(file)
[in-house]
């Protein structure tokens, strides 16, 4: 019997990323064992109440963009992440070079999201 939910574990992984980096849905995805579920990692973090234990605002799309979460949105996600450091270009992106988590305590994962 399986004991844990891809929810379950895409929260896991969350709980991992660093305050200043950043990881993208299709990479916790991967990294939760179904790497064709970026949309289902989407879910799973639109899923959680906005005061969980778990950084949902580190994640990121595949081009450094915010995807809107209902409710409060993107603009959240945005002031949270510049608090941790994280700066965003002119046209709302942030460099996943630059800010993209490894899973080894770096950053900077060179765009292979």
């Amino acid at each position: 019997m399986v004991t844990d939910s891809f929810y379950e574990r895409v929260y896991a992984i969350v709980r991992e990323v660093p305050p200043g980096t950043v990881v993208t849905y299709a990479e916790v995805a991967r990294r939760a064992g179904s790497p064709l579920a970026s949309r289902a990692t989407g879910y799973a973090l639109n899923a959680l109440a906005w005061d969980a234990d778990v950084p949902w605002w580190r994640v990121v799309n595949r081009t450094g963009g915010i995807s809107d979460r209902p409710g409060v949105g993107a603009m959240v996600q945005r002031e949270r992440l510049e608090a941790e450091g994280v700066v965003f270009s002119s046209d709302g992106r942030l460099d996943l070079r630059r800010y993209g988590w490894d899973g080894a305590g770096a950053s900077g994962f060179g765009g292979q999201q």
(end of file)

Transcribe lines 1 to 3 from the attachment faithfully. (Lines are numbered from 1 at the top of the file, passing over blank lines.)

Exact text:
[in-house]
């Protein structure tokens, strides 16, 4: 019997990323064992109440963009992440070079999201 939910574990992984980096849905995805579920990692973090234990605002799309979460949105996600450091270009992106988590305590994962 399986004991844990891809929810379950895409929260896991969350709980991992660093305050200043950043990881993208299709990479916790991967990294939760179904790497064709970026949309289902989407879910799973639109899923959680906005005061969980778990950084949902580190994640990121595949081009450094915010995807809107209902409710409060993107603009959240945005002031949270510049608090941790994280700066965003002119046209709302942030460099996943630059800010993209490894899973080894770096950053900077060179765009292979």
């Amino acid at each position: 019997m399986v004991t844990d939910s891809f929810y379950e574990r895409v929260y896991a992984i969350v709980r991992e990323v660093p305050p200043g980096t950043v990881v993208t849905y299709a990479e916790v995805a991967r990294r939760a064992g179904s790497p064709l579920a970026s949309r289902a990692t989407g879910y799973a973090l639109n899923a959680l109440a906005w005061d969980a234990d778990v950084p949902w605002w580190r994640v990121v799309n595949r081009t450094g963009g915010i995807s809107d979460r209902p409710g409060v949105g993107a603009m959240v996600q945005r002031e949270r992440l510049e608090a941790e450091g994280v700066v965003f270009s002119s046209d709302g992106r942030l460099d996943l070079r630059r800010y993209g988590w490894d899973g080894a305590g770096a950053s900077g994962f060179g765009g292979q999201q």